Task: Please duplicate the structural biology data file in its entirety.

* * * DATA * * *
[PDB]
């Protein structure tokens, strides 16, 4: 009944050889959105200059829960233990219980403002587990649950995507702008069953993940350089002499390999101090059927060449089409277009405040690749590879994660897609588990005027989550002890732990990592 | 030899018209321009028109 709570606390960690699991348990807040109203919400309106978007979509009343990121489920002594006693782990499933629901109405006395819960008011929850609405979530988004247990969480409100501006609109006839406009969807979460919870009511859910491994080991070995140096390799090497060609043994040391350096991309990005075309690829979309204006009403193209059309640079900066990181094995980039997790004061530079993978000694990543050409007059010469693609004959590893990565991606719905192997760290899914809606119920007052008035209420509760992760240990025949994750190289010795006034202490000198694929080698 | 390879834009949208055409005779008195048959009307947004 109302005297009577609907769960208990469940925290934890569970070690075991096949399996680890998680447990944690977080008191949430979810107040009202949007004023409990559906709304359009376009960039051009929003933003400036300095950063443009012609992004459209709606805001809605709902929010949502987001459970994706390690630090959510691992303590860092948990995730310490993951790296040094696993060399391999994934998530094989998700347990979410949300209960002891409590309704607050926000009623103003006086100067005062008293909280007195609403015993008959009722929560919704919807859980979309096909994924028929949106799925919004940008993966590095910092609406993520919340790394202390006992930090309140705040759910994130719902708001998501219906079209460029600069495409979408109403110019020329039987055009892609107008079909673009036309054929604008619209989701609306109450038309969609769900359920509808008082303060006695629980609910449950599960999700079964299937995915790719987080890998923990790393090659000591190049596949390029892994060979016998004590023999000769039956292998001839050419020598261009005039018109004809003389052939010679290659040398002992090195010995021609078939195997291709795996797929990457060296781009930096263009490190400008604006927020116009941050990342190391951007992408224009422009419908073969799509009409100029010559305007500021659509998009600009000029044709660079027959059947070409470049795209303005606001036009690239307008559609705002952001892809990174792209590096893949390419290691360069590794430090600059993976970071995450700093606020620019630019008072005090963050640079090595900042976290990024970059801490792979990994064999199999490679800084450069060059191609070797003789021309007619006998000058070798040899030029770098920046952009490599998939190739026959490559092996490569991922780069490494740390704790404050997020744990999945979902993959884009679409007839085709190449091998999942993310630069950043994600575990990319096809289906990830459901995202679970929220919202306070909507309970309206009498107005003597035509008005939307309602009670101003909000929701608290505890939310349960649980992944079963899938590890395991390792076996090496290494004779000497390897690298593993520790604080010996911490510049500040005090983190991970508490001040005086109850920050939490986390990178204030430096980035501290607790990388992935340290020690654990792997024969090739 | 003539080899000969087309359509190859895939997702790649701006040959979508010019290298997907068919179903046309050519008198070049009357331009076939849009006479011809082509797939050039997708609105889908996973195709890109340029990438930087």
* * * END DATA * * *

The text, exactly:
[PDB]
């Protein structure tokens, strides 16, 4: 009944050889959105200059829960233990219980403002587990649950995507702008069953993940350089002499390999101090059927060449089409277009405040690749590879994660897609588990005027989550002890732990990592 | 030899018209321009028109 709570606390960690699991348990807040109203919400309106978007979509009343990121489920002594006693782990499933629901109405006395819960008011929850609405979530988004247990969480409100501006609109006839406009969807979460919870009511859910491994080991070995140096390799090497060609043994040391350096991309990005075309690829979309204006009403193209059309640079900066990181094995980039997790004061530079993978000694990543050409007059010469693609004959590893990565991606719905192997760290899914809606119920007052008035209420509760992760240990025949994750190289010795006034202490000198694929080698 | 390879834009949208055409005779008195048959009307947004 109302005297009577609907769960208990469940925290934890569970070690075991096949399996680890998680447990944690977080008191949430979810107040009202949007004023409990559906709304359009376009960039051009929003933003400036300095950063443009012609992004459209709606805001809605709902929010949502987001459970994706390690630090959510691992303590860092948990995730310490993951790296040094696993060399391999994934998530094989998700347990979410949300209960002891409590309704607050926000009623103003006086100067005062008293909280007195609403015993008959009722929560919704919807859980979309096909994924028929949106799925919004940008993966590095910092609406993520919340790394202390006992930090309140705040759910994130719902708001998501219906079209460029600069495409979408109403110019020329039987055009892609107008079909673009036309054929604008619209989701609306109450038309969609769900359920509808008082303060006695629980609910449950599960999700079964299937995915790719987080890998923990790393090659000591190049596949390029892994060979016998004590023999000769039956292998001839050419020598261009005039018109004809003389052939010679290659040398002992090195010995021609078939195997291709795996797929990457060296781009930096263009490190400008604006927020116009941050990342190391951007992408224009422009419908073969799509009409100029010559305007500021659509998009600009000029044709660079027959059947070409470049795209303005606001036009690239307008559609705002952001892809990174792209590096893949390419290691360069590794430090600059993976970071995450700093606020620019630019008072005090963050640079090595900042976290990024970059801490792979990994064999199999490679800084450069060059191609070797003789021309007619006998000058070798040899030029770098920046952009490599998939190739026959490559092996490569991922780069490494740390704790404050997020744990999945979902993959884009679409007839085709190449091998999942993310630069950043994600575990990319096809289906990830459901995202679970929220919202306070909507309970309206009498107005003597035509008005939307309602009670101003909000929701608290505890939310349960649980992944079963899938590890395991390792076996090496290494004779000497390897690298593993520790604080010996911490510049500040005090983190991970508490001040005086109850920050939490986390990178204030430096980035501290607790990388992935340290020690654990792997024969090739 | 003539080899000969087309359509190859895939997702790649701006040959979508010019290298997907068919179903046309050519008198070049009357331009076939849009006479011809082509797939050039997708609105889908996973195709890109340029990438930087």